Thursday, April 16, 2009

Strunk and White: 50 years

Here's an appropriately dorky topic for today's Brane blog. Evidently, the famous and even beloved bible of the grammar police, The Elements of Style, turned fifty today (roughly). Originally written by Strunk circa the Great War-era and much later reworked by his student E.B. (Charlotte's Web) White, this little style guide has been a bossy mainstay of the academy and the cudgel of copy-editors for decades.

During my college days, I found it utterly tiresome and have to confess that I have never been able to find the kernel of its English-major appeal anywhere in it. So I was delighted today when NPR's Talk of the Nation interviewed linguist Geoffrey Pullum whose new article "50 Years of Stupid Grammar Advice" is available from The Chronicle of Higher Education. It was refreshing to finally hear someone debunk the notion that a split infinitive is some sort of cardinal syntactical sin and to finally explain to me why the hell the grammar check in Word wants me to change every single "which" to "that."

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Corey Beasom said...

I think I'm starting to feel a new grammar rant coming on....

martha said...

explain to me why the hell the grammar check in Word wants me to change every single "which" to "that."

Do me a favour - explain THAT to me, please.

Unknown said...

The best thing I've ever read on grammar and language usage is Bill Bryson's book The Mother Tongue: English and How it Got that Way.

Maybe I'm just a nerd, but I think it's hilarious while at the same time highly informative. It debunks a lot of stupid grammar rules (like not splitting an infinitive)and explains where they came from (apparently in Latin it's improper--or impossible?--to split infinitives, so stuffy scholars imposed the same rule on English).

It's a must read book for writers and readers interested in how honked up the English language is. I can't thumb my way through more than a page of Strunk & White without my eyes glazing over in boredom, but Bryson somehow turns a droll subject into a page turner.

Christopher Fletcher said...

Martha, evidently one is supposed to use "that" rather than "which" unless it is preceded by a comma. I had not remembered such a silly rule from my own reading of Strunk ages ago (and didn't care to look it up again), but Pullum mentioned it during the interview on NPR. I have long found it to be an annoying tick in the Word grammar check, it putting that little green squiggle under every "which." I have found myself puzzling over it and even changing it occasionally, only to find myself saying, "No, this is definitely a 'which' situation!"

Garret, good rec on the Bryson book. I'm not very familiar with Latin grammar, but I remember learning that when I took German that the German language (which is closely related to ours) hangs on to a lot of Latin grammatical stuff (like some of the weirder case inflections), but in German the splitting isn't really the same issue because the infinitives for the most part are single words (e.g. ours is "to go," theirs is "gehen", which then changes form depending on tense, etc.)...except they have a bunch of verbs with separable prefixes where those prefixes MUST be split from the verb root, and I suspect that a lot of ways of saying things in English probably come from that. Tedious and geeky but kind of fun. (Btw, I managed to split an infinitive a couple times in my sentence about the topic).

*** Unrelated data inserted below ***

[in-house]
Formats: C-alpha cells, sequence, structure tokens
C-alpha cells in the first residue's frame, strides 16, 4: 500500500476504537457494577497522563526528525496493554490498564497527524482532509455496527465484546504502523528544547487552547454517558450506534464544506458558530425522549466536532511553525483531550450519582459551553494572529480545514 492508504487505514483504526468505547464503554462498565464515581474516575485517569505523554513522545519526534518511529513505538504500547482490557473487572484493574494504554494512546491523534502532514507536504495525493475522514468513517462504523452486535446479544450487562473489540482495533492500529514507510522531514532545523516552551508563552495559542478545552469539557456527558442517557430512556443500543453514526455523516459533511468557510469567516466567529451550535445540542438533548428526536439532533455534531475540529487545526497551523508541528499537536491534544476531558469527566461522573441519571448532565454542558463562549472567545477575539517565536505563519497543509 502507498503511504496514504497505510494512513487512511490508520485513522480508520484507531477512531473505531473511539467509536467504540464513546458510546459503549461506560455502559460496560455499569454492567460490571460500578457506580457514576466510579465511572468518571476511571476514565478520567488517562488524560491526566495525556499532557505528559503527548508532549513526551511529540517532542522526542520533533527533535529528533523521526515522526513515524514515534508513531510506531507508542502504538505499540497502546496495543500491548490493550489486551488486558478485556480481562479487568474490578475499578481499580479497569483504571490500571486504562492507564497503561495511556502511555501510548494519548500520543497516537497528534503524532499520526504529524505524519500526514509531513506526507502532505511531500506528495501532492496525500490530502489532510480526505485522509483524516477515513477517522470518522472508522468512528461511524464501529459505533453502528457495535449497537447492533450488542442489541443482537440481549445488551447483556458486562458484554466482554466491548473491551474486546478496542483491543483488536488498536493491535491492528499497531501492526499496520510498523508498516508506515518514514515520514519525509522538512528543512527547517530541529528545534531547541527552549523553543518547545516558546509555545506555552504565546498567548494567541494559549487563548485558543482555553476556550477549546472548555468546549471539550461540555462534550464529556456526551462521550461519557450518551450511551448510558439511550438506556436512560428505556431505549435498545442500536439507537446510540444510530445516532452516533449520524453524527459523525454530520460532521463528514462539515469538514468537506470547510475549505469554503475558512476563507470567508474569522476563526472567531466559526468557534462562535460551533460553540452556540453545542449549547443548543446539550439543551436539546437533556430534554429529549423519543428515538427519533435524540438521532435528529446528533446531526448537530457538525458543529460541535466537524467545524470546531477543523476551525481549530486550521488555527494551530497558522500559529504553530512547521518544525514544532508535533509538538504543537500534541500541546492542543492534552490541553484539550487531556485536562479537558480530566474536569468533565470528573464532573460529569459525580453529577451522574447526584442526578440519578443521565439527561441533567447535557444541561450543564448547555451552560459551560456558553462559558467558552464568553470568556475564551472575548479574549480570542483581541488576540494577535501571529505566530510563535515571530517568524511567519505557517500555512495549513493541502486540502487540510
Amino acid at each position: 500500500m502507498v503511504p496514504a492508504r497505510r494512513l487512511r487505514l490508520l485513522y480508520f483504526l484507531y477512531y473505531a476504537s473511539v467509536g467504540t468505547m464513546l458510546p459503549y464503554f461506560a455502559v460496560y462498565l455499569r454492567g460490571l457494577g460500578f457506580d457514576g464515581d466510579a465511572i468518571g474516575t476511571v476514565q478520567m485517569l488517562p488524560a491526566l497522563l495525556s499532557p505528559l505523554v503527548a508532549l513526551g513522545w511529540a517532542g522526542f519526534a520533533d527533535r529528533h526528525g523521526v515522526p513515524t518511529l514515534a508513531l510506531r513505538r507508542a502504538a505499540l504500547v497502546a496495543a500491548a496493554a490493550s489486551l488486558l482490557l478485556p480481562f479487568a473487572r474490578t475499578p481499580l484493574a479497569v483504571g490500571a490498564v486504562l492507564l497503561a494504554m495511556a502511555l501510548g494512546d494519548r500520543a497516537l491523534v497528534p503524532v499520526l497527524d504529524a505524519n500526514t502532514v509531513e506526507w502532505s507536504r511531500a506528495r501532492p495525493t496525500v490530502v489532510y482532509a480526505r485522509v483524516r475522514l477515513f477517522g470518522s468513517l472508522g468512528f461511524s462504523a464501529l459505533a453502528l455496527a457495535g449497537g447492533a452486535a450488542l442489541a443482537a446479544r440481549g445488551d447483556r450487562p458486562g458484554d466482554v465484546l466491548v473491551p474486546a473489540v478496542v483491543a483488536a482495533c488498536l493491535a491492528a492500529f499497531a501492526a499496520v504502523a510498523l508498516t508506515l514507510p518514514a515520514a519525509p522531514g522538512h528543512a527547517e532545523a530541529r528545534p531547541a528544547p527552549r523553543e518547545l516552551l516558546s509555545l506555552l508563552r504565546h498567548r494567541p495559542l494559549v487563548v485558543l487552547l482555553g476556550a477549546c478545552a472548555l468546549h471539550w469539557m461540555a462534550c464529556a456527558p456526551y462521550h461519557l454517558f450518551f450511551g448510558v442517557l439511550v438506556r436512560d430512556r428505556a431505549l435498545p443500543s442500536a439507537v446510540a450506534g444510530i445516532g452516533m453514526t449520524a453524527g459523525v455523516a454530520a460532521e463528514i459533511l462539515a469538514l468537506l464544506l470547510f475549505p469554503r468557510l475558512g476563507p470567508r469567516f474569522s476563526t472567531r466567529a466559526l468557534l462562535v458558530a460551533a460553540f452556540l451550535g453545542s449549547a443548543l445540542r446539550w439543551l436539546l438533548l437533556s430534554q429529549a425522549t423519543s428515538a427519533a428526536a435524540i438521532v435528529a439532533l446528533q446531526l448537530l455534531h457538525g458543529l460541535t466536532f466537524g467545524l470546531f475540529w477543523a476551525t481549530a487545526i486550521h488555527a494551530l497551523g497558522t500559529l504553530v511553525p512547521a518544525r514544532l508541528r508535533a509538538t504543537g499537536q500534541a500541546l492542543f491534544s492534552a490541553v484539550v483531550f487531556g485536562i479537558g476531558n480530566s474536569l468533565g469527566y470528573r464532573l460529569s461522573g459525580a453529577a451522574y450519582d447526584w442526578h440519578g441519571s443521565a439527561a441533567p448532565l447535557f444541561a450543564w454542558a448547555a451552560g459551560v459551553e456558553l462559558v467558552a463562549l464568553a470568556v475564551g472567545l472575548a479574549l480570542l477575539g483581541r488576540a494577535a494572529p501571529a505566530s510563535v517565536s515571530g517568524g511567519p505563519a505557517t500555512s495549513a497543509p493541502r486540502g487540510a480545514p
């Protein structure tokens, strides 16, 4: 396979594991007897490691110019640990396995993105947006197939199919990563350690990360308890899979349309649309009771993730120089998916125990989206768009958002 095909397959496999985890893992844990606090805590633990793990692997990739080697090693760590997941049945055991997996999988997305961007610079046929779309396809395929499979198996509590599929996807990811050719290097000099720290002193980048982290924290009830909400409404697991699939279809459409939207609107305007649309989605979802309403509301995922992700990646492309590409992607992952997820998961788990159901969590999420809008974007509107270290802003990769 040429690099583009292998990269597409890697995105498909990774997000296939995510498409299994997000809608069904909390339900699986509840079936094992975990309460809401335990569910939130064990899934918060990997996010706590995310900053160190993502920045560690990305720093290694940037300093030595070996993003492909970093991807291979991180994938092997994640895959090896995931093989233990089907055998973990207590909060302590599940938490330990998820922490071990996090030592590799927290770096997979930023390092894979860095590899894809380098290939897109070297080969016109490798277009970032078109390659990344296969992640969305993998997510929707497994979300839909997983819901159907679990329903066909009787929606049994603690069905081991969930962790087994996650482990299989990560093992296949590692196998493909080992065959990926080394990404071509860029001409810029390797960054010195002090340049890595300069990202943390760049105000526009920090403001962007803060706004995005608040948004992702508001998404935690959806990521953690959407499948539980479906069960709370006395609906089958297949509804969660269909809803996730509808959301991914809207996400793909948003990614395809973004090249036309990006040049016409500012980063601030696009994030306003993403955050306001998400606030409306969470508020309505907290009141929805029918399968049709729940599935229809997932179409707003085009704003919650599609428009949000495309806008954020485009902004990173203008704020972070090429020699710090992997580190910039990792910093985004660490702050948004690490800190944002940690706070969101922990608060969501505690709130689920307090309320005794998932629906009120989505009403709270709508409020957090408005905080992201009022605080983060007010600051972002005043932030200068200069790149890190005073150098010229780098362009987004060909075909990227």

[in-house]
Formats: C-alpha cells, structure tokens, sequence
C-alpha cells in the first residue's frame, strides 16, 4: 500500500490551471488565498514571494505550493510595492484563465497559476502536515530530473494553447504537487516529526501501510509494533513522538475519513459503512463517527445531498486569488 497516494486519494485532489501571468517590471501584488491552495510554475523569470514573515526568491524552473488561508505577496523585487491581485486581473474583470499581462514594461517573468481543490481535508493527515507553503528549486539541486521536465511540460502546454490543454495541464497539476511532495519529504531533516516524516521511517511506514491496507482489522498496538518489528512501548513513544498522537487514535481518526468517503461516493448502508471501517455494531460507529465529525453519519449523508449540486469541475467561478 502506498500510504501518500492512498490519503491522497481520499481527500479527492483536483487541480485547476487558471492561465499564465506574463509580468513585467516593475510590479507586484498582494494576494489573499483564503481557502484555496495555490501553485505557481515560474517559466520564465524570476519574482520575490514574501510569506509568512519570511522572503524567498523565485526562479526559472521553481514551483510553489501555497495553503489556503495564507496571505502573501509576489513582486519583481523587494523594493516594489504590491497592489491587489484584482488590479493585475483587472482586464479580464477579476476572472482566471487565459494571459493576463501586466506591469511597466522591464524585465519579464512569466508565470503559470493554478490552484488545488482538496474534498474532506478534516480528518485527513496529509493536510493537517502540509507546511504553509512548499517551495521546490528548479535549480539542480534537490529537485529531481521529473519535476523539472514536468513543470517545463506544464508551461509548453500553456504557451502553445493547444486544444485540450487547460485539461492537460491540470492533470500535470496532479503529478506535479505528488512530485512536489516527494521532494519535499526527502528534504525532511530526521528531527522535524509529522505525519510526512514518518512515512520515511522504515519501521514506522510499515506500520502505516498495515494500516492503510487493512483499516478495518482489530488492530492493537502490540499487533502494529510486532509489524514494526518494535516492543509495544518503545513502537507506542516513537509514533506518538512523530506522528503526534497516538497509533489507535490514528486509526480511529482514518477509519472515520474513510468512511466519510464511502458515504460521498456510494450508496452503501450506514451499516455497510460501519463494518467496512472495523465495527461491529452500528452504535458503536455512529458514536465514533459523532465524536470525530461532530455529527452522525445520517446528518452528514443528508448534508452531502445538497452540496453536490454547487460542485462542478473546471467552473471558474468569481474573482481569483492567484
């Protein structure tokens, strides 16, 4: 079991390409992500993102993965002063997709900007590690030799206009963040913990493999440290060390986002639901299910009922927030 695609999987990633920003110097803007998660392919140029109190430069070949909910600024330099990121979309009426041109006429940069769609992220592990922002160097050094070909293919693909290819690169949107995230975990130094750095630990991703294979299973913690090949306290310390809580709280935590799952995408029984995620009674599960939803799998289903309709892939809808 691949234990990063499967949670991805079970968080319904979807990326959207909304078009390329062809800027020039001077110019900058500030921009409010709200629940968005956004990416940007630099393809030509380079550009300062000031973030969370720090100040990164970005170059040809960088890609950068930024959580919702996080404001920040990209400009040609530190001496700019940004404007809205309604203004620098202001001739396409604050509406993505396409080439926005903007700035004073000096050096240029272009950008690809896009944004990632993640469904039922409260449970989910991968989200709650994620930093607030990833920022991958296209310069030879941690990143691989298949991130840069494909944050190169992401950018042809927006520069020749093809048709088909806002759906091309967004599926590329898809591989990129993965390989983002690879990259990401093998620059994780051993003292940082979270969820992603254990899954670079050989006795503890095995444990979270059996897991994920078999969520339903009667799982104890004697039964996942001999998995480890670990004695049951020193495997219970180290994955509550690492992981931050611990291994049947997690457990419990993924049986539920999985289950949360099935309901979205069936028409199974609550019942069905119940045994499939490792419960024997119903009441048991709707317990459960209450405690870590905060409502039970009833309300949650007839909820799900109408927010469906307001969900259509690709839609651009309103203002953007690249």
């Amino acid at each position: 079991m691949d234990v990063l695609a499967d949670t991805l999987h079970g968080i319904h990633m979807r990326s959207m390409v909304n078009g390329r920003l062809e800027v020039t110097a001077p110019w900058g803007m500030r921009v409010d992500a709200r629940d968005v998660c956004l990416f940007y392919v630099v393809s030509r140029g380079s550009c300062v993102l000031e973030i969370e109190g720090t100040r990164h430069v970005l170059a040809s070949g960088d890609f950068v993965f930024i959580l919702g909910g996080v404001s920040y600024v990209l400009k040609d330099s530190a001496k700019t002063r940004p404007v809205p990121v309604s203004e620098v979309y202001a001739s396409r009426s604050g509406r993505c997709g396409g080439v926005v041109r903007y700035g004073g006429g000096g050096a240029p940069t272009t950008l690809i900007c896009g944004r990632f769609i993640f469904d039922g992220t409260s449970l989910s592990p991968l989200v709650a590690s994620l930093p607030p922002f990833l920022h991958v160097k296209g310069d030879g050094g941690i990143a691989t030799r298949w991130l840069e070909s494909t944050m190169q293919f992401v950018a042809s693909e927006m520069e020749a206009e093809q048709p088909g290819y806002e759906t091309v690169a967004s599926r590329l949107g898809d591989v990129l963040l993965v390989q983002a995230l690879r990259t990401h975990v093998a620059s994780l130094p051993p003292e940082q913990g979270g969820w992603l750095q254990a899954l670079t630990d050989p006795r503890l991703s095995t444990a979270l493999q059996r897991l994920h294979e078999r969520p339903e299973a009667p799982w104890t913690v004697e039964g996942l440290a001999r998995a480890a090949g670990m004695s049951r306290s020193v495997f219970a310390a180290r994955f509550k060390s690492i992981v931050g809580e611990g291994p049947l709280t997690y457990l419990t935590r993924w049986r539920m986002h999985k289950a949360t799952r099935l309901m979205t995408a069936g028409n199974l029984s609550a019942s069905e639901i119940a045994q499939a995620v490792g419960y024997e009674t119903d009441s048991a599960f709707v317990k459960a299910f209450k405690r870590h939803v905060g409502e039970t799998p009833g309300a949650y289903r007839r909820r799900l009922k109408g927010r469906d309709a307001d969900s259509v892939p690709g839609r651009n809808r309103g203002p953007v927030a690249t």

Anonymous said...

I got something out of the Strunk book when I was 16, and I still have that same copy!, but I think, at least for creative writing, the trick is to know the rules well enough to understand where I'm breaking them and why. I recall tho, that some of the rules I could never really understand anyway. -text in place of missing example-. Apparently there's a semicolon rule as well that I am not privy to. I like my semicolons.

oh, and I go back and forth when it comes to the blog: do I write like I speak, or do I try to follow the rules? I tend to be informal unless I'm reviewing something, and even then I'll drop a :) if I feel like it.

This may not be interesting to anyone but me, but I am in IT and the passive voice is the default means of communication in emails and incident logging. By implying the actor in a sentence, you blunt the sense that someone is being blamed or called out. It's no wonder I have to struggle against passive writing. :)

Christopher Fletcher said...

Well said, Brandon. All of it. In "business" language (IT and many other areas, I'm sure) passive voice seems to be standard and even necessary if you want to not come across like a jerk. "A mistake was made with blah, blah, blah" versus "You made a mistake."

As for blogging, I decided that writing like I'd speak is best for me, though I occasionally back up and change something when I look at in text and wonder if anyone will understand the meaning of it. That's also how I handle "editorial" stuff that I write in the M-BRANE zine. I have gotten some feedback that my informal tone might make the publication seem fanzine-ish and less than professional, but I don't really care about that.

As for the semi-colons, I have no advice for you; it's probably a judgement call. :)

Understanding the "rules" and the natutal flow of language is certainly the trick to making it work when breaking the rules. It's part of that indefinable thing that makes some writing readable and some not. I have read a LOT of stuff by technically competent very grammatical writers that is just plain horrible somehow (a lot of business and academic writing is like that). E.B. White himself did not write strictly according his rules as laid out in Elements of Style. If he had been so strict, then Charlotte's Web might not have been the classic it is.


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